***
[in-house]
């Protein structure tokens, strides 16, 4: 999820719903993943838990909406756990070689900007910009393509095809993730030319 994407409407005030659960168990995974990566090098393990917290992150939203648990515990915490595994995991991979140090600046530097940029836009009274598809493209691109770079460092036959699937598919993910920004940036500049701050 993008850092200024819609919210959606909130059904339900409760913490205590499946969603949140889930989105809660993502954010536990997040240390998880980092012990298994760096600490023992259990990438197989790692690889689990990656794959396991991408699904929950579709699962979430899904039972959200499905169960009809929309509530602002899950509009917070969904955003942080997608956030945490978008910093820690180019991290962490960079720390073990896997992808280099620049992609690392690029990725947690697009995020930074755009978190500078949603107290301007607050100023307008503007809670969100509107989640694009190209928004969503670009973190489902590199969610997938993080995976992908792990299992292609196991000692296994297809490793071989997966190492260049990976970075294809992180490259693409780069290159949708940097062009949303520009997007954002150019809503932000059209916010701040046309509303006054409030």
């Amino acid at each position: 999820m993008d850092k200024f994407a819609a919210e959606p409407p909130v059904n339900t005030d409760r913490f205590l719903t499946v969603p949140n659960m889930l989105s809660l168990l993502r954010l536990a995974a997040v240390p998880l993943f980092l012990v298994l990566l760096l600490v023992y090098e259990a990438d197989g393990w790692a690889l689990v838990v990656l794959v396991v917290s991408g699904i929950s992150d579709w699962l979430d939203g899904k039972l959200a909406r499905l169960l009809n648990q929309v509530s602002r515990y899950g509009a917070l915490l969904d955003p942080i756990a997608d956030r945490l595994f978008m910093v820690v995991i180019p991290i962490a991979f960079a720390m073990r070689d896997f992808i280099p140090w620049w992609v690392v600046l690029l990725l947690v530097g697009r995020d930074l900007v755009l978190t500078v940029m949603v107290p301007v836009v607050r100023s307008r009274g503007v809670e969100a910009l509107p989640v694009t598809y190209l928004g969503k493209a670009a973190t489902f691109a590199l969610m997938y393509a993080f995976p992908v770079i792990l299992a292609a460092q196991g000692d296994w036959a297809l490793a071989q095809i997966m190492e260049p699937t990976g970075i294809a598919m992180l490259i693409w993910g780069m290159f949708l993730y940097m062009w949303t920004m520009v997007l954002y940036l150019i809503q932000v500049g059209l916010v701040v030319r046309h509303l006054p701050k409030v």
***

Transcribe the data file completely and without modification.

[in-house]
């Protein structure tokens, strides 16, 4: 999820719903993943838990909406756990070689900007910009393509095809993730030319 994407409407005030659960168990995974990566090098393990917290992150939203648990515990915490595994995991991979140090600046530097940029836009009274598809493209691109770079460092036959699937598919993910920004940036500049701050 993008850092200024819609919210959606909130059904339900409760913490205590499946969603949140889930989105809660993502954010536990997040240390998880980092012990298994760096600490023992259990990438197989790692690889689990990656794959396991991408699904929950579709699962979430899904039972959200499905169960009809929309509530602002899950509009917070969904955003942080997608956030945490978008910093820690180019991290962490960079720390073990896997992808280099620049992609690392690029990725947690697009995020930074755009978190500078949603107290301007607050100023307008503007809670969100509107989640694009190209928004969503670009973190489902590199969610997938993080995976992908792990299992292609196991000692296994297809490793071989997966190492260049990976970075294809992180490259693409780069290159949708940097062009949303520009997007954002150019809503932000059209916010701040046309509303006054409030």
């Amino acid at each position: 999820m993008d850092k200024f994407a819609a919210e959606p409407p909130v059904n339900t005030d409760r913490f205590l719903t499946v969603p949140n659960m889930l989105s809660l168990l993502r954010l536990a995974a997040v240390p998880l993943f980092l012990v298994l990566l760096l600490v023992y090098e259990a990438d197989g393990w790692a690889l689990v838990v990656l794959v396991v917290s991408g699904i929950s992150d579709w699962l979430d939203g899904k039972l959200a909406r499905l169960l009809n648990q929309v509530s602002r515990y899950g509009a917070l915490l969904d955003p942080i756990a997608d956030r945490l595994f978008m910093v820690v995991i180019p991290i962490a991979f960079a720390m073990r070689d896997f992808i280099p140090w620049w992609v690392v600046l690029l990725l947690v530097g697009r995020d930074l900007v755009l978190t500078v940029m949603v107290p301007v836009v607050r100023s307008r009274g503007v809670e969100a910009l509107p989640v694009t598809y190209l928004g969503k493209a670009a973190t489902f691109a590199l969610m997938y393509a993080f995976p992908v770079i792990l299992a292609a460092q196991g000692d296994w036959a297809l490793a071989q095809i997966m190492e260049p699937t990976g970075i294809a598919m992180l490259i693409w993910g780069m290159f949708l993730y940097m062009w949303t920004m520009v997007l954002y940036l150019i809503q932000v500049g059209l916010v701040v030319r046309h509303l006054p701050k409030v």